Since the earliest efforts to protect northeastern Alaska, photographer and filmmakers have played a central role in building support for the cause. In many cases, their images have been effective because they evoke the scenic beauty of northeastern Alaska. During the first campaign of the Alaska Coalition in the 1950s, Olaus Murie and other wilderness activists toured with film and slide shows to build grassroots support for the issue. These images challenged the notion that the Arctic is barren and desolate, instead depicting the vibrant wildlife and diverse environments of the region.
In the late 1960s, efforts to capture the beauty of the Refuge continued when Seattle-based photographer Wilbur Mills was invited by Averill Thayer, the first manager of the Arctic Range, to document the scenery and wildlife of the area during a month-long trip. Many of the photos were carefully planned to capture Arctic wildlife at its most dramatic and vivid. These photos—along with images from subsequent visits—would circulate in conservation magazines throughout the 70s and 80s, contributing a visual element to the Alaska Coalition’s campaign for wildlife refuge status. Mills himself would become directly involved in this cause with series of essays that argued for refuge designation.
In the late eighties, Lenny Kohm found his way to Refuge advocacy through his work as a photographer. While taking photos for an Audubon magazine piece on the issue, he began to build relationships the Gwich’in residents of Old Crow and learn about their way of life. As a result, Kohm’s photos differed from Murie and Mills in that they depict the Arctic Refuge as inextricably tied to Gwich’in ways of life. While some feature still capture wildlife and scenic beauty, many demonstrate the relationship between the Porcupine caribou and the Gwich’in. Though Audubon used only one of Kohm’s photo that featured Gwich’in subjects, those photos and the message they convey would be central to the Last Great Wilderness (LGW) slide show. Synchornizing photography, original music, and narration by several individuals, the LGW slide show would leave a lasting mark on Arctic Refuge advocacy.
Indian-born photographer Subhankar Banerjee first visited the Arctic refuge while taking photographs for a project meant to emphasize the ecological diversity and global interconnections of the Refuge. But with Iñupiat Robert Thompson as his guide, he began to understand the Refuge—and portray it through photographs—as the homeland of Iñupiat and Gwich’in communities. The result was 2003’s Seasons of Life and Land, which was also to be exhibited at the Smithsonian Museum of Natural History shortly afterwards. But when Senator Barbara Boxer showcased one of Banerjee’s photos before a Senate vote that killed an Arctic drilling provision, the Smithsonian was pressured to censor his exhibit. The New York Times, Seattle Times, Washington Post, and the Progressive all picked up the story, echoing widespread criticism of the Smithsonian for caving to political pressure. Banerjee would go on to become a vocal advocate for the Refuge and a staunch opponent of other Arctic drilling projects.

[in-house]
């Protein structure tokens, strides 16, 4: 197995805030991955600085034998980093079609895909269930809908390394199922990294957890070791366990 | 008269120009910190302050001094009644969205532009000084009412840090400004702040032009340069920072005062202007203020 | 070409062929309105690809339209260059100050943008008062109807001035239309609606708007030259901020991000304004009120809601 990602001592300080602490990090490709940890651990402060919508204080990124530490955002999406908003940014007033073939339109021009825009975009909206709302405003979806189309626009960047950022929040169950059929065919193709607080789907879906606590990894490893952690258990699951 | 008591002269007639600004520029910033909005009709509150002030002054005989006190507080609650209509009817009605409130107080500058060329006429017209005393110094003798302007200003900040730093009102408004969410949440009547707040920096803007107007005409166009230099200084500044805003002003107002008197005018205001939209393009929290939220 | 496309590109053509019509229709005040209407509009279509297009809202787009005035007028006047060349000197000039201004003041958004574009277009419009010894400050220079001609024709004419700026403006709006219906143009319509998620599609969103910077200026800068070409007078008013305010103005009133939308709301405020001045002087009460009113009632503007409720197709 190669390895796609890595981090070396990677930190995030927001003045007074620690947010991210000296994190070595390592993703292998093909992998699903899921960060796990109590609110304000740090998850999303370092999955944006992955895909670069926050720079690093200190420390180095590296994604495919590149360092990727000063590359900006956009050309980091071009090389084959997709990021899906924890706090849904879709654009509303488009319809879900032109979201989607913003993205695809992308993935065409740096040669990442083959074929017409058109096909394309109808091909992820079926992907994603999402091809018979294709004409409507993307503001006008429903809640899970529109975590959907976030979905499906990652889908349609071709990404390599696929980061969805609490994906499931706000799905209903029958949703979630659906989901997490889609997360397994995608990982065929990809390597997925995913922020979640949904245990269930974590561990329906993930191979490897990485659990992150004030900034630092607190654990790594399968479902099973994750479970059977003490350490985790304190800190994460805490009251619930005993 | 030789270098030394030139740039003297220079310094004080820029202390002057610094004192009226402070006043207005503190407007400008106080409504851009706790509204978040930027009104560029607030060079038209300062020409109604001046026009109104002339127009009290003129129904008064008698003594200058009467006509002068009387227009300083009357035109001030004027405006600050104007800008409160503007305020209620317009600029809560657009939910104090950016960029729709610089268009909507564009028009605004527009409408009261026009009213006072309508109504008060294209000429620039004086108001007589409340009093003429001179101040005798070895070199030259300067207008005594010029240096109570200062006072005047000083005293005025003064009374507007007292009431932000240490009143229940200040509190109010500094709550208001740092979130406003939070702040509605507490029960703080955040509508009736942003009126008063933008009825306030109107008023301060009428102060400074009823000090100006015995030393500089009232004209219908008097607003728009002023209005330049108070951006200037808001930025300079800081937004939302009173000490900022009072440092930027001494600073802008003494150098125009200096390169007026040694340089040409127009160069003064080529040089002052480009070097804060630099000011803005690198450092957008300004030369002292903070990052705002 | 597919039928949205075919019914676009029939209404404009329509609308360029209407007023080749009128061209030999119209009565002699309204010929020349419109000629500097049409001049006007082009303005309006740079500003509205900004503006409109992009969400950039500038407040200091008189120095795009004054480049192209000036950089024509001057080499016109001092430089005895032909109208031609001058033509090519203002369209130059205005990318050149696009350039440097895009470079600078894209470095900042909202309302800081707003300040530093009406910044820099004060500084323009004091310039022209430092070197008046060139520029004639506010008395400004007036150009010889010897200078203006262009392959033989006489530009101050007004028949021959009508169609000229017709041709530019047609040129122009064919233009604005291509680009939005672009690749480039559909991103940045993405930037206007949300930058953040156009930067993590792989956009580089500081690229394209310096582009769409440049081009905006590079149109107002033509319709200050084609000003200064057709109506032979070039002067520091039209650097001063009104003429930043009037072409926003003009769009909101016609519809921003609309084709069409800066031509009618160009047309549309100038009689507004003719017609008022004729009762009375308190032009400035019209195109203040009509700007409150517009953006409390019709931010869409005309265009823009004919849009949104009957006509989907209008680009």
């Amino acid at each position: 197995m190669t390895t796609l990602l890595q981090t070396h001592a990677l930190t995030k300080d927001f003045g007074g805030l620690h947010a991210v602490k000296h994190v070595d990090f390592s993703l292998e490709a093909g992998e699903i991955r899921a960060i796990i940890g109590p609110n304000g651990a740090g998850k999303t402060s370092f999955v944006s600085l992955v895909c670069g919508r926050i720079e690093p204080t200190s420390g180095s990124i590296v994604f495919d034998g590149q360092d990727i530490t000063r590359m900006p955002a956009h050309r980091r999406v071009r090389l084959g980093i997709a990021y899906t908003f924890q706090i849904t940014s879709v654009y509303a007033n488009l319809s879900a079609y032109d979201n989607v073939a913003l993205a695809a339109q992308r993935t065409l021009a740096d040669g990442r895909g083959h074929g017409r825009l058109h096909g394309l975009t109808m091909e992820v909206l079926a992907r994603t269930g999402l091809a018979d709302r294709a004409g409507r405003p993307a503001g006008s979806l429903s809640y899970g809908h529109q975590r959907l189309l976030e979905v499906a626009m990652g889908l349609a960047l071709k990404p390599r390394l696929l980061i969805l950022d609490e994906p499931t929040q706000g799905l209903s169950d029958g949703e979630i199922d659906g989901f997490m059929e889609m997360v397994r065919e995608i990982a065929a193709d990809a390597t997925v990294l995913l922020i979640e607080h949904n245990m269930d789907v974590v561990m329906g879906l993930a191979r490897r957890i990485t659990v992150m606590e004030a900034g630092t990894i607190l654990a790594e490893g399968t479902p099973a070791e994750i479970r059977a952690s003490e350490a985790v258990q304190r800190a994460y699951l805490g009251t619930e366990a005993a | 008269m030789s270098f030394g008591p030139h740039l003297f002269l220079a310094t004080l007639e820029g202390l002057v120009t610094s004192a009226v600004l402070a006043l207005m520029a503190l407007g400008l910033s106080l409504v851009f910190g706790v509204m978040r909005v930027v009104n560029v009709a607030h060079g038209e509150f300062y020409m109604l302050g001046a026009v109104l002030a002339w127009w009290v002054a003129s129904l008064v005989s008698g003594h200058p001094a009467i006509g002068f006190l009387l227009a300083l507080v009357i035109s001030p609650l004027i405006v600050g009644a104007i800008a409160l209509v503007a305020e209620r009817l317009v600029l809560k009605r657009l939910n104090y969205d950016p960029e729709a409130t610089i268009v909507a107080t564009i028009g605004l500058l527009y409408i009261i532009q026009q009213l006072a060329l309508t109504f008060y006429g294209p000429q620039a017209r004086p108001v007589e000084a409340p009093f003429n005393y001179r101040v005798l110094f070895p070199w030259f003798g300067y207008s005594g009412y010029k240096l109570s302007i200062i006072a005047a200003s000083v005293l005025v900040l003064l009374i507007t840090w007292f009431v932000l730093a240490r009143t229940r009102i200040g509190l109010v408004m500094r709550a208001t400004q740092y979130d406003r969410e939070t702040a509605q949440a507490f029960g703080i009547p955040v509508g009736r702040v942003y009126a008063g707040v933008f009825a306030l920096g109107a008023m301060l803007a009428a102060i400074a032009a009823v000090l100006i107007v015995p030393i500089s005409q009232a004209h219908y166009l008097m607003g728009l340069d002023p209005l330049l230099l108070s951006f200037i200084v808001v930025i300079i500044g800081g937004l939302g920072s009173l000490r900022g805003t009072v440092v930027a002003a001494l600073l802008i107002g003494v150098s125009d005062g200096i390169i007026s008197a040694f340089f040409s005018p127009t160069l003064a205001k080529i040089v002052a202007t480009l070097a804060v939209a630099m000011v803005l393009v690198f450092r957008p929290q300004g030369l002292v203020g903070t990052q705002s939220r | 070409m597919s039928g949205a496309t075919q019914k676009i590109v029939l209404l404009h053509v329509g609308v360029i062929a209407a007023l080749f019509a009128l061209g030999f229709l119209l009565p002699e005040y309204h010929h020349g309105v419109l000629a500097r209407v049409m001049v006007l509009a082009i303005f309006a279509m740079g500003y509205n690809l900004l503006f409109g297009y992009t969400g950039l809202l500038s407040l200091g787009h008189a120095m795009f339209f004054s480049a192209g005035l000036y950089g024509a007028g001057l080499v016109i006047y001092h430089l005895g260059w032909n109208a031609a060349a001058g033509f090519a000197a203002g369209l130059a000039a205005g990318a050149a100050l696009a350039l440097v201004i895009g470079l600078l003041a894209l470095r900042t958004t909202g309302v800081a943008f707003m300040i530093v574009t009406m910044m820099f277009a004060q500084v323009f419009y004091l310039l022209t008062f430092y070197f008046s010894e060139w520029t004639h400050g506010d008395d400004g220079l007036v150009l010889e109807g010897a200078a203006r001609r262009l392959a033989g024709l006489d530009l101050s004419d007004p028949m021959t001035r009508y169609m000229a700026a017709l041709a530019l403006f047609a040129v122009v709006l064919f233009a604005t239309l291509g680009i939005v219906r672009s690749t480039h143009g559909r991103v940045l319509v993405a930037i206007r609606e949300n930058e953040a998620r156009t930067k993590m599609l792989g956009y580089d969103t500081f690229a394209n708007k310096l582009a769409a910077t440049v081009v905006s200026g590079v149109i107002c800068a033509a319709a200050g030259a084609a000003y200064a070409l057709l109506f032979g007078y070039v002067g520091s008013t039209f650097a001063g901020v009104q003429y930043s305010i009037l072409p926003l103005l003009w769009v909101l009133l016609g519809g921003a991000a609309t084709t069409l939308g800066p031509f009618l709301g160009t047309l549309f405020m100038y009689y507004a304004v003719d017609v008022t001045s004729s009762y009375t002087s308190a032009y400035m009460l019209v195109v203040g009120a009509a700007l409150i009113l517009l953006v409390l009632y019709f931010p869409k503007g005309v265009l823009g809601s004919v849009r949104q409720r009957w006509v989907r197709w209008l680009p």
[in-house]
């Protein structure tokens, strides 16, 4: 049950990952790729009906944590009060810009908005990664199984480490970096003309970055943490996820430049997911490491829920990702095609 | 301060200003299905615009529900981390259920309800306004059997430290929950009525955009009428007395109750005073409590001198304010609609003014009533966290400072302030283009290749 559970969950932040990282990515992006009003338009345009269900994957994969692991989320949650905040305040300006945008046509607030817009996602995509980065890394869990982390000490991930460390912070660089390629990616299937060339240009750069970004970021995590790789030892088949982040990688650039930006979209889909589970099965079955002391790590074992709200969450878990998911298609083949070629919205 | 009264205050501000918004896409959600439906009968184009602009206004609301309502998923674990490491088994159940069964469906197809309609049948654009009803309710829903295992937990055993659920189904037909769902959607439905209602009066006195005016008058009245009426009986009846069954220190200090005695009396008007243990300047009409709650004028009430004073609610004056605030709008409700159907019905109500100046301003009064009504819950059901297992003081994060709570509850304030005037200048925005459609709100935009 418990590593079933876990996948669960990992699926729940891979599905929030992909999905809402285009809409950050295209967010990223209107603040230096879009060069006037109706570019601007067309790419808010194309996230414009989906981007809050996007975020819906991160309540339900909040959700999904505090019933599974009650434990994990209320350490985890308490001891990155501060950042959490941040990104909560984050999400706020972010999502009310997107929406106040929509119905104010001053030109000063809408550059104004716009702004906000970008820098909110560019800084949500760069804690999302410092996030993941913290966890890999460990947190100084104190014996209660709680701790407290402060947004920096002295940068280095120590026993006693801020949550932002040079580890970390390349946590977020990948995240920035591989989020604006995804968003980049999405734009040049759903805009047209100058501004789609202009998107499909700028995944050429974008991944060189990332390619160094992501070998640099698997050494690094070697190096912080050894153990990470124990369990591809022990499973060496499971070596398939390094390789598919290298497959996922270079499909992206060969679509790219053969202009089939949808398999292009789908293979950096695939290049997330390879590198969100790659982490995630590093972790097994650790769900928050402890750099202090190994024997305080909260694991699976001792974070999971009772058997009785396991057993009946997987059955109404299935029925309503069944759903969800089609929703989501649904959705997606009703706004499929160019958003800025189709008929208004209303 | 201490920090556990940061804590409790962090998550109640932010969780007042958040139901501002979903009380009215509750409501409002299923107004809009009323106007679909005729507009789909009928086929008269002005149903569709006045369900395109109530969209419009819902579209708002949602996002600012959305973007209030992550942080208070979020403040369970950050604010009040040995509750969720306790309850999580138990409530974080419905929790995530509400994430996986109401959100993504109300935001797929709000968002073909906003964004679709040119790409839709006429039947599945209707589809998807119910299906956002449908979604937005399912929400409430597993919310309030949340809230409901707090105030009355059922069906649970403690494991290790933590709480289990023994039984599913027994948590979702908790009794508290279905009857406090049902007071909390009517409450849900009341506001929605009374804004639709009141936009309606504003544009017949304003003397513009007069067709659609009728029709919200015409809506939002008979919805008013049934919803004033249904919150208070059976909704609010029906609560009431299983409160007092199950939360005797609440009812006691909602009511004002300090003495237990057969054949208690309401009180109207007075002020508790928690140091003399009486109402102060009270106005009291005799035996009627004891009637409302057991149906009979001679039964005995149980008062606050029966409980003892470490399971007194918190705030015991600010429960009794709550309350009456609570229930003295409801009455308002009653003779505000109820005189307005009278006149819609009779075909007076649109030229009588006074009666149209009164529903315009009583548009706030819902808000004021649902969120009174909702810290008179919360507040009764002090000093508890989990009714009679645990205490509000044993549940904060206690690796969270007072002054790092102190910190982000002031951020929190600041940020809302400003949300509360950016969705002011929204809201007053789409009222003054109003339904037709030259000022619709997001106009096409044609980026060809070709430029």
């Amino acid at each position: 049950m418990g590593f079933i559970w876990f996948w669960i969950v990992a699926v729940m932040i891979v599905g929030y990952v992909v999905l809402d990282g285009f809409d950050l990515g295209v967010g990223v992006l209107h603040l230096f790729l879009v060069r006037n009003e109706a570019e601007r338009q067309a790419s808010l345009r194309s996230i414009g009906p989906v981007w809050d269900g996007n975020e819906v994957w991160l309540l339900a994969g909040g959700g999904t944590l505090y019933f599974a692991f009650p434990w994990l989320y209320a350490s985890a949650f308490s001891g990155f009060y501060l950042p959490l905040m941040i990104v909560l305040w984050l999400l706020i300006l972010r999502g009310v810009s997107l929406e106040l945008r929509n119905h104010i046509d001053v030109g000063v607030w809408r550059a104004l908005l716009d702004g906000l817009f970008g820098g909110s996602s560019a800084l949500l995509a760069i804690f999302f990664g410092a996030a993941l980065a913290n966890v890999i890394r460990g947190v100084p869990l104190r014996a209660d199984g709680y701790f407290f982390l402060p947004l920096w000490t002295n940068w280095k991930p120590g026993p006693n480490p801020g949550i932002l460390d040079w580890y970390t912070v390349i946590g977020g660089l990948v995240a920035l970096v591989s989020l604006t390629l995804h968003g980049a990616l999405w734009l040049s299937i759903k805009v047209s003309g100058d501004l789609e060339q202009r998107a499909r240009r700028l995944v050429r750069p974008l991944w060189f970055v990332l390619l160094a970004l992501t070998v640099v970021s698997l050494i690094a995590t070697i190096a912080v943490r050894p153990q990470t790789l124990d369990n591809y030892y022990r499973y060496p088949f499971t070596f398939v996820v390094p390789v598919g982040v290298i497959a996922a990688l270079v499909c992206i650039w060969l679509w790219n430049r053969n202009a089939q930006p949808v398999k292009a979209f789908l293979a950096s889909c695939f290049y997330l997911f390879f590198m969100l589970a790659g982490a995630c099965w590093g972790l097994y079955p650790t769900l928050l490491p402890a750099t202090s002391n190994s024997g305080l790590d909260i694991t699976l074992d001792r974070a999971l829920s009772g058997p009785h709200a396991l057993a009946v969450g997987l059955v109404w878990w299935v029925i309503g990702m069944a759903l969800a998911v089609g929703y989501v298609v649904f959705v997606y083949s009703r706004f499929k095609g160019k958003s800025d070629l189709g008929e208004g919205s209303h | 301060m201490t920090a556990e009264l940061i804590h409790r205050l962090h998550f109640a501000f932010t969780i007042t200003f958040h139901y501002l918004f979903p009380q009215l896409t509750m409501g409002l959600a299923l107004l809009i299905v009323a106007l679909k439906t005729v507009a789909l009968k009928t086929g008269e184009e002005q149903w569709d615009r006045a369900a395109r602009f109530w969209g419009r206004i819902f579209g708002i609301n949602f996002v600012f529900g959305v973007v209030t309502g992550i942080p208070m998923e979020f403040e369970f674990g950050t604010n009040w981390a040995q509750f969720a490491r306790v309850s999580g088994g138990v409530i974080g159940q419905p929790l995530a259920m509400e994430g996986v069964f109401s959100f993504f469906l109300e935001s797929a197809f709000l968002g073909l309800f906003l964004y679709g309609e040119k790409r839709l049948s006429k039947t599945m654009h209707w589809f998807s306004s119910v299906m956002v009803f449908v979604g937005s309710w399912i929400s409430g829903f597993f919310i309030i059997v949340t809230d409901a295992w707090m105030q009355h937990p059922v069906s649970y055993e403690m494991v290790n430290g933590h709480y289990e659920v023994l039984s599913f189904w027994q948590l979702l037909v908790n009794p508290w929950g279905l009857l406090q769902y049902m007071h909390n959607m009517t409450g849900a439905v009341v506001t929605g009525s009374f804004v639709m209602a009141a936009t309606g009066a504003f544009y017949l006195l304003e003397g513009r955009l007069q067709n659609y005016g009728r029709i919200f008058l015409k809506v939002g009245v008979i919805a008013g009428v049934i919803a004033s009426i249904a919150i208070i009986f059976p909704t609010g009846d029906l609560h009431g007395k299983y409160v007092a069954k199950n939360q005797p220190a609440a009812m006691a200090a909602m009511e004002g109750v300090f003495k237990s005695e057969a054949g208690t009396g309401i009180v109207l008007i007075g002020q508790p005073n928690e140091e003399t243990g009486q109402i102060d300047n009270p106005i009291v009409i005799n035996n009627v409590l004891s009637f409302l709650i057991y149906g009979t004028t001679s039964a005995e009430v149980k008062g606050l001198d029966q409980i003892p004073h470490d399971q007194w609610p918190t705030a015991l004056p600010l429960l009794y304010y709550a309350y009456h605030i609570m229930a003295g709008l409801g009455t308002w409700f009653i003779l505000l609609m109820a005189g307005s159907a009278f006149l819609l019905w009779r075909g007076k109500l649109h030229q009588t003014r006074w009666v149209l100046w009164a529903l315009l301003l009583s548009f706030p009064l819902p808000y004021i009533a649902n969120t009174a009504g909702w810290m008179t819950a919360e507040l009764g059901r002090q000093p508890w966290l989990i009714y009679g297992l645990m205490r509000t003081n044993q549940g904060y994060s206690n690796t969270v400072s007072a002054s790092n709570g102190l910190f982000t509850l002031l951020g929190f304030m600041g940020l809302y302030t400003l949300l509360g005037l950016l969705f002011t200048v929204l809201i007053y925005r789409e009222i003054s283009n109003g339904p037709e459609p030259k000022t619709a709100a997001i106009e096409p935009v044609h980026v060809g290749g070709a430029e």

In the past decade, photographer Peter Mather has continued to use photos of the Arctic Refuge as an innovative form of advocacy. Photo essays that feature his images add important narrative and framing text, not unlike the LGW slide show, but also reach the significant online audiences of publications like Macleans and the Yukon News.
As the threat of Arctic drilling has grown over the past decades, several Refuge defenders turned to film to build support for protecting the area. In 1998, Yukon-based photographer Ken Madsen and musician Matthew Lien produced the multimedia show Caribou Commons: Images and Sounds from the Arctic National Wildlife Refuge, which they took on tour with Gwich’in representatives for several years in same vein as the LGW slide show. 1999’s Arctic Quest: Our Search for Truth featured attendees of the 1995 Youth Environmental Summit in Colorado, where Kohm and Norma Kassi had spoken, in a journey to the Arctic to learn more about the drilling issue. Leanne Allison and Diana Wilson’s Being Caribou (2004) follows Allison and her husband, wildlife biologist Karsten Heuer, on a trek from Arctic Village, Alaska to follow the Porcupine caribou herd on their migration to the Arctic coastal plain. Japanese filmmaker Miho Aida’s The Sacred Place Where Life Begins: Gwich’in Women. Speak (2013) centers the voices Gwich’in women as they discuss their ties to Gwich’in customs, the Arctic Refuge, the ongoing struggle to protect it. Most recently, filmmakers Kristin Gates and Jeremy La Zelle have produced two films related to the Arctic Refuge struggle: The Sacred Place Where Life Begins (2019) and Love is the Way (2021).